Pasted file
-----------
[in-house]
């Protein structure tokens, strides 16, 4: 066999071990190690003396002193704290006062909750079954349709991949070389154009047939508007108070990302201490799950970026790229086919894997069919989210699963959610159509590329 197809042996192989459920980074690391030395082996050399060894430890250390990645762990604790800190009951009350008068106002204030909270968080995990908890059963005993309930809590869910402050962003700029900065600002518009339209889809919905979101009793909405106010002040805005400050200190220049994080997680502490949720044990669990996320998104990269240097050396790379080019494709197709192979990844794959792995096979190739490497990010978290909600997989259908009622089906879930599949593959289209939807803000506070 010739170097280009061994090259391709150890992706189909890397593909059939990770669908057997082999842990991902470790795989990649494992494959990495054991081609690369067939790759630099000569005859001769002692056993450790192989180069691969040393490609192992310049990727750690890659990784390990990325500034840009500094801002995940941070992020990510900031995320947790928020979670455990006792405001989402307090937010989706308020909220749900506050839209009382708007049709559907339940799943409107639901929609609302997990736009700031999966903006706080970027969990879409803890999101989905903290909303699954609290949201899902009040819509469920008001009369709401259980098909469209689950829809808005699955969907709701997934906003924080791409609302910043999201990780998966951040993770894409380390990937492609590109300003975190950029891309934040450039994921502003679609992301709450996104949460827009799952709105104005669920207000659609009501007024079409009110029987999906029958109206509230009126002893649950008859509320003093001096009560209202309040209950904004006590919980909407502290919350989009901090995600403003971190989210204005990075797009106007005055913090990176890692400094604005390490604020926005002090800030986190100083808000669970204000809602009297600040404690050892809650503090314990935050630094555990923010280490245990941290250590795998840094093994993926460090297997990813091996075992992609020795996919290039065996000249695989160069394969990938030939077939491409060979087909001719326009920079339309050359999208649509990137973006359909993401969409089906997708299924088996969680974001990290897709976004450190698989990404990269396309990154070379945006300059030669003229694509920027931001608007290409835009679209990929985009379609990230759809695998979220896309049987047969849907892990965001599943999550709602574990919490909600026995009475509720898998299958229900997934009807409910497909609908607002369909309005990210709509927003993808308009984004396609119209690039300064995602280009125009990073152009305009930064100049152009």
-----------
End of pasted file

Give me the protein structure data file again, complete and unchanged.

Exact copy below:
[in-house]
């Protein structure tokens, strides 16, 4: 066999071990190690003396002193704290006062909750079954349709991949070389154009047939508007108070990302201490799950970026790229086919894997069919989210699963959610159509590329 197809042996192989459920980074690391030395082996050399060894430890250390990645762990604790800190009951009350008068106002204030909270968080995990908890059963005993309930809590869910402050962003700029900065600002518009339209889809919905979101009793909405106010002040805005400050200190220049994080997680502490949720044990669990996320998104990269240097050396790379080019494709197709192979990844794959792995096979190739490497990010978290909600997989259908009622089906879930599949593959289209939807803000506070 010739170097280009061994090259391709150890992706189909890397593909059939990770669908057997082999842990991902470790795989990649494992494959990495054991081609690369067939790759630099000569005859001769002692056993450790192989180069691969040393490609192992310049990727750690890659990784390990990325500034840009500094801002995940941070992020990510900031995320947790928020979670455990006792405001989402307090937010989706308020909220749900506050839209009382708007049709559907339940799943409107639901929609609302997990736009700031999966903006706080970027969990879409803890999101989905903290909303699954609290949201899902009040819509469920008001009369709401259980098909469209689950829809808005699955969907709701997934906003924080791409609302910043999201990780998966951040993770894409380390990937492609590109300003975190950029891309934040450039994921502003679609992301709450996104949460827009799952709105104005669920207000659609009501007024079409009110029987999906029958109206509230009126002893649950008859509320003093001096009560209202309040209950904004006590919980909407502290919350989009901090995600403003971190989210204005990075797009106007005055913090990176890692400094604005390490604020926005002090800030986190100083808000669970204000809602009297600040404690050892809650503090314990935050630094555990923010280490245990941290250590795998840094093994993926460090297997990813091996075992992609020795996919290039065996000249695989160069394969990938030939077939491409060979087909001719326009920079339309050359999208649509990137973006359909993401969409089906997708299924088996969680974001990290897709976004450190698989990404990269396309990154070379945006300059030669003229694509920027931001608007290409835009679209990929985009379609990230759809695998979220896309049987047969849907892990965001599943999550709602574990919490909600026995009475509720898998299958229900997934009807409910497909609908607002369909309005990210709509927003993808308009984004396609119209690039300064995602280009125009990073152009305009930064100049152009």